Chemo Isn't That Bad Of A Guy, He Just Plays One On TV
Last updated: May 2021
Chemo. We’ve all seen it on TV and in the movies so many times that many of you, like me, used it as our treatment measuring stick when we first were told we had lymphoma or myeloma or leukemia or whatever form your particular disease took. I just assumed I was in store for everything I’d seen on the screen, and it was terrifying. Being bedridden, puking constantly, losing all my hair, having Anne Hathaway take care of me – I dreaded it all. You can imagine how shocked I was when I found out how different the reality of the illness was.
That day is seared into my brain
I still remember, as many of you probably do, the minutes before and after the first time they told me I had lymphoma. It’s seared into my brain, I can picture it in my head even now and I probably will be able to until the day I die. I had been moved into a private room on the swanky celebrity floor of the Manhattan hospital I was being treated in. It wasn’t because I was famous or anything, but originally, they thought I was going to require a surgery called the Whipple procedure.
Now, I know that it sounds light and airy like an old man who squeezes the Charmin, but it’s actually a serious procedure. It connects your duodenum to your lower intestine which is in turn connected to your liver and then your kidneys via a piece of your upper intestine and gall bladder which finally ends up connected to a flux capacitor. OK, you got me… there’s no gall bladder. The point is it’s not something to be taken lightly. So, they give you a private room (my guess is so that you don’t have a roommate to smell your guts literally coming out your... well, you get it.) The day before the surgery was to happen, though, another oncologist came in and as he walked towards my bed said, “Good news! It’s lymphomaaaaa!” and than I spent two weeks having the surgeon yell at me to have the oncologist take me off his service.
Yup, like I had gone to see Oprah and she started shouting, “You get cancer and you get cancer, everybody gets cancer!!” The doctor came strutting in like I was pregnant and lymphoma was what we had all been pulling for. “Is it a boy or a girl?? Better! It’s lymphoma!” The only thing I could think to say at the time was, “Doc, I don’t think you and I have the same definition for good news.” Ironically, after all was said and done, it was actually good news, just don’t tell my oncologist I said that.
Things weren't quite how I thought they'd be
Immediately after I received my diagnosis I began to head into the old memory palace, which, admittedly, was a little run down at the time. I wanted to dig out all the files I had up in the ol’ noggin that pertained to chemo and cancer treatment. It didn’t look good. Constant vomiting, fatigue, spending days in bed, losing vast amounts of weight, it was a bleak slideshow of horror. If the show ER had thought me anything though, it’s that the power of positive thinking and a ridiculously handsome doctor was all I needed to make it through. Unfortunately, at the time all I could find was a less than optimistic outlook and a moderately attractive PA. I was screwed. After three weeks of equivocating and hospital politicking, I finally got my first dose of chemo.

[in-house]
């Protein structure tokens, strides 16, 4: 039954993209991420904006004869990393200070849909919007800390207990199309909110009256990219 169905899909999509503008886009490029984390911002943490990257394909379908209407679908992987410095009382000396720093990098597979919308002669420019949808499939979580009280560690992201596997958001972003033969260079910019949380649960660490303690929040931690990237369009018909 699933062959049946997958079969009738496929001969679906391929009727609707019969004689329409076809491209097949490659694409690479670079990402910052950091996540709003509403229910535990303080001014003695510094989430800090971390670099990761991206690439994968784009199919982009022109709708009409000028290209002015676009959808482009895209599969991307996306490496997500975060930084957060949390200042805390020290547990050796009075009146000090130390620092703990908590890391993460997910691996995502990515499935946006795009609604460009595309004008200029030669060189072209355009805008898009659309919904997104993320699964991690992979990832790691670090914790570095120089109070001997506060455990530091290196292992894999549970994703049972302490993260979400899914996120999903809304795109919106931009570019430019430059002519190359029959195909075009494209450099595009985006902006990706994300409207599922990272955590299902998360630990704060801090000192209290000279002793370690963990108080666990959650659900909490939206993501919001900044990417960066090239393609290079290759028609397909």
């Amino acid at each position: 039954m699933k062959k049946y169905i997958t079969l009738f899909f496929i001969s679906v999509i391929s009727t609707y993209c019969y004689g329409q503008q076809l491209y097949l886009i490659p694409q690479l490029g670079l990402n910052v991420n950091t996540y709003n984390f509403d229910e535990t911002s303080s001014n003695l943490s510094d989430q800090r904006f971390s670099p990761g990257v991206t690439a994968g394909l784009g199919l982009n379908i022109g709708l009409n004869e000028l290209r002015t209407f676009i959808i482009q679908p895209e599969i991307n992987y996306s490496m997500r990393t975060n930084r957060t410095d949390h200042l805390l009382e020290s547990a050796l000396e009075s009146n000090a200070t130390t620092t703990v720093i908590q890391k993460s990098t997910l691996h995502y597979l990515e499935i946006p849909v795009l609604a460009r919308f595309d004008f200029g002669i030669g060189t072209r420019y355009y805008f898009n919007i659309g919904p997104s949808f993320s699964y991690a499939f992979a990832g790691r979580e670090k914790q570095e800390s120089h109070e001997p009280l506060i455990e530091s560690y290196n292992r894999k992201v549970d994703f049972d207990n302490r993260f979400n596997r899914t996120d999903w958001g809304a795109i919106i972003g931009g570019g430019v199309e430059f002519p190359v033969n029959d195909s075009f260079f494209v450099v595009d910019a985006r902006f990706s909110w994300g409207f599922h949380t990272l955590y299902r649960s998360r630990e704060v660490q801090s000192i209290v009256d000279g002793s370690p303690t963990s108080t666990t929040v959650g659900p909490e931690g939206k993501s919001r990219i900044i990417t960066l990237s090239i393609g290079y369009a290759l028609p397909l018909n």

I expected the worst – full-on puke your guts out nausea, less energy than an old 9-volt battery you found at the back of the junk drawer, and an appetite that a supermodel during Fashion Week would envy. After all, that’s what daddy TV and mommy Movies had raised me to believe and I didn’t know any better. Turns out, though, things aren’t quite how they show them on screen, chemo isn’t that bad of a guy, it only plays one on TV.
Most of the possible side effects of chemo didn’t scare me. I wasn’t thrilled about hair loss, and I wasn’t over the moon about not having an appetite, but nausea, oh boy. Me and nausea get along about as well as the Real Housewives of anywhere after six glasses of pino grige. That’s when my oncologist told me I didn’t have to have nausea. They had these wonderful medicines now that work to control the nausea. I said, “but, but, but, the handsome man in the white coat on the tiny screen told me I would be vomiting constantly!”
It wasn't as bad as I was expecting
Of course, it wasn’t like it was on TV and in the movies, it was much less awful. Sure, I had some issues with mouth sores at first, but that was due to an overgrowth of candida due to the prednisone. It was easily solved with a week of antifungals. Yes, I had hair loss, and that sucked because I really didn’t have much to lose in the first place but guess what? After chemo ended, I used a special shampoo and foam and more hair came back than I had before cancer! Imagine that. As for appetite loss, well, I actually used my cancer as an excuse to buy a deep fryer and deep fry anything I could fit into that glorious vat of hot oil. Chicken, potatoes, fish sticks, other chicken – it was a fry fest and I loved it. What I’m saying is that things weren’t end-of-the-world awful, and that made it bearable.
I know those of you who are about to start or who have just started chemo are scared and you don’t know what to expect. It’s normal, but please know that in my experience and the experience of those I met along the way, chemo was never as bad as TV and movies told us it was going to be. By the way, still waiting on that call from Anne Hathaway... Talk soon.
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